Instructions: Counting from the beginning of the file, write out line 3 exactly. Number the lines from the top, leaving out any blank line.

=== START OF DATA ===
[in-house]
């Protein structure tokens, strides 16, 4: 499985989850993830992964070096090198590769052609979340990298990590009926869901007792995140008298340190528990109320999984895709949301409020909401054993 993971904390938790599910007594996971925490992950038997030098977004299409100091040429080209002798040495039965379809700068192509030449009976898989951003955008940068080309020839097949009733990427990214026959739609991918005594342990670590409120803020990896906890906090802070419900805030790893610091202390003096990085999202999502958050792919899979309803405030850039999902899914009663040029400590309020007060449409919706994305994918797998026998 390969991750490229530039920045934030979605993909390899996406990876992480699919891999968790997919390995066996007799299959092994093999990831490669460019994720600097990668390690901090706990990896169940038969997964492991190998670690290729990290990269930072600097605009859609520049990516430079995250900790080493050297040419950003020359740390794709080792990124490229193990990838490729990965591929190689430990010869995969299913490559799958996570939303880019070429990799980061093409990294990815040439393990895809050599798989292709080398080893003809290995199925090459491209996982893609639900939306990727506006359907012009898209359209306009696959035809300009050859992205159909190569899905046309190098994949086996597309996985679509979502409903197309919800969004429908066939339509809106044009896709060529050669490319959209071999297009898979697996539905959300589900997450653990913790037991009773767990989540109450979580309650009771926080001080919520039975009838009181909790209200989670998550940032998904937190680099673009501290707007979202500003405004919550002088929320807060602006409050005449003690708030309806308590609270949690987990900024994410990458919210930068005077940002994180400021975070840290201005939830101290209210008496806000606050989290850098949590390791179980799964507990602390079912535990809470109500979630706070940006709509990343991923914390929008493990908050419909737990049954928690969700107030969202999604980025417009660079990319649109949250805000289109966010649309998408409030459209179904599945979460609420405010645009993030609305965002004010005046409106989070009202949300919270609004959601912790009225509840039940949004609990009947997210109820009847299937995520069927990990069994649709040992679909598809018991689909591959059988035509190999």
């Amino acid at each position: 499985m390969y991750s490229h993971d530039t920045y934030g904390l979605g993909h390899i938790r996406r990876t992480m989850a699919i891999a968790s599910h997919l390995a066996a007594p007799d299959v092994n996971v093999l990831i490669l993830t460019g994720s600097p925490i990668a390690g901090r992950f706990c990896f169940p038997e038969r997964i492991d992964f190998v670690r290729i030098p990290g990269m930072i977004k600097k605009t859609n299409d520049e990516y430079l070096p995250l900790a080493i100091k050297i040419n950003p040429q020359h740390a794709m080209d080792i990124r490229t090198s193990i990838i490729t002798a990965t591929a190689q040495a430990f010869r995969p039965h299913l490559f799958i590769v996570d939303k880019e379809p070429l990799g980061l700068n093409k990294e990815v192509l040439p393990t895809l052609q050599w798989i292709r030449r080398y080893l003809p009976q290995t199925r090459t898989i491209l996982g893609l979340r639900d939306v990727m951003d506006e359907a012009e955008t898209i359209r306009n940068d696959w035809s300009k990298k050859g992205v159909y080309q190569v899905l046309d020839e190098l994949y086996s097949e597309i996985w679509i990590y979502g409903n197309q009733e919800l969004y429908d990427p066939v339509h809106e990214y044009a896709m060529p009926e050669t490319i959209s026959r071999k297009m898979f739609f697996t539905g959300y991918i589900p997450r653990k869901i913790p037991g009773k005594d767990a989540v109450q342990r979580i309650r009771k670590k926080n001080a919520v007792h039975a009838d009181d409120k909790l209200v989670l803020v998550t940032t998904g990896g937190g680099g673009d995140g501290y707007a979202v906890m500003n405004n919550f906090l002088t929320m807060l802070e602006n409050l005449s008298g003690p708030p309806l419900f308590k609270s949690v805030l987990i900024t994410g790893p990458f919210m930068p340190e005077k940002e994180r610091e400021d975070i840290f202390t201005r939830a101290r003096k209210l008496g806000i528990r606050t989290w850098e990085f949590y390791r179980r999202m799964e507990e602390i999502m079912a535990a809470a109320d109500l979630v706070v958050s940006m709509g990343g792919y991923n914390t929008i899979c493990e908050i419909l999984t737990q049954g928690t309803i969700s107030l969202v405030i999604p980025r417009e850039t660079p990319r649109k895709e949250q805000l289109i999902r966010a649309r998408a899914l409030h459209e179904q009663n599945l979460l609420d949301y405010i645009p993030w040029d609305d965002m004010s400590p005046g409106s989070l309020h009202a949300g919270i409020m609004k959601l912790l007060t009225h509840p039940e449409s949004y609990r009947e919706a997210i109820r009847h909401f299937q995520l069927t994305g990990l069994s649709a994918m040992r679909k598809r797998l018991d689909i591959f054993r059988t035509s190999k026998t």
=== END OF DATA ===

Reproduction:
């Amino acid at each position: 499985m390969y991750s490229h993971d530039t920045y934030g904390l979605g993909h390899i938790r996406r990876t992480m989850a699919i891999a968790s599910h997919l390995a066996a007594p007799d299959v092994n996971v093999l990831i490669l993830t460019g994720s600097p925490i990668a390690g901090r992950f706990c990896f169940p038997e038969r997964i492991d992964f190998v670690r290729i030098p990290g990269m930072i977004k600097k605009t859609n299409d520049e990516y430079l070096p995250l900790a080493i100091k050297i040419n950003p040429q020359h740390a794709m080209d080792i990124r490229t090198s193990i990838i490729t002798a990965t591929a190689q040495a430990f010869r995969p039965h299913l490559f799958i590769v996570d939303k880019e379809p070429l990799g980061l700068n093409k990294e990815v192509l040439p393990t895809l052609q050599w798989i292709r030449r080398y080893l003809p009976q290995t199925r090459t898989i491209l996982g893609l979340r639900d939306v990727m951003d506006e359907a012009e955008t898209i359209r306009n940068d696959w035809s300009k990298k050859g992205v159909y080309q190569v899905l046309d020839e190098l994949y086996s097949e597309i996985w679509i990590y979502g409903n197309q009733e919800l969004y429908d990427p066939v339509h809106e990214y044009a896709m060529p009926e050669t490319i959209s026959r071999k297009m898979f739609f697996t539905g959300y991918i589900p997450r653990k869901i913790p037991g009773k005594d767990a989540v109450q342990r979580i309650r009771k670590k926080n001080a919520v007792h039975a009838d009181d409120k909790l209200v989670l803020v998550t940032t998904g990896g937190g680099g673009d995140g501290y707007a979202v906890m500003n405004n919550f906090l002088t929320m807060l802070e602006n409050l005449s008298g003690p708030p309806l419900f308590k609270s949690v805030l987990i900024t994410g790893p990458f919210m930068p340190e005077k940002e994180r610091e400021d975070i840290f202390t201005r939830a101290r003096k209210l008496g806000i528990r606050t989290w850098e990085f949590y390791r179980r999202m799964e507990e602390i999502m079912a535990a809470a109320d109500l979630v706070v958050s940006m709509g990343g792919y991923n914390t929008i899979c493990e908050i419909l999984t737990q049954g928690t309803i969700s107030l969202v405030i999604p980025r417009e850039t660079p990319r649109k895709e949250q805000l289109i999902r966010a649309r998408a899914l409030h459209e179904q009663n599945l979460l609420d949301y405010i645009p993030w040029d609305d965002m004010s400590p005046g409106s989070l309020h009202a949300g919270i409020m609004k959601l912790l007060t009225h509840p039940e449409s949004y609990r009947e919706a997210i109820r009847h909401f299937q995520l069927t994305g990990l069994s649709a994918m040992r679909k598809r797998l018991d689909i591959f054993r059988t035509s190999k026998t």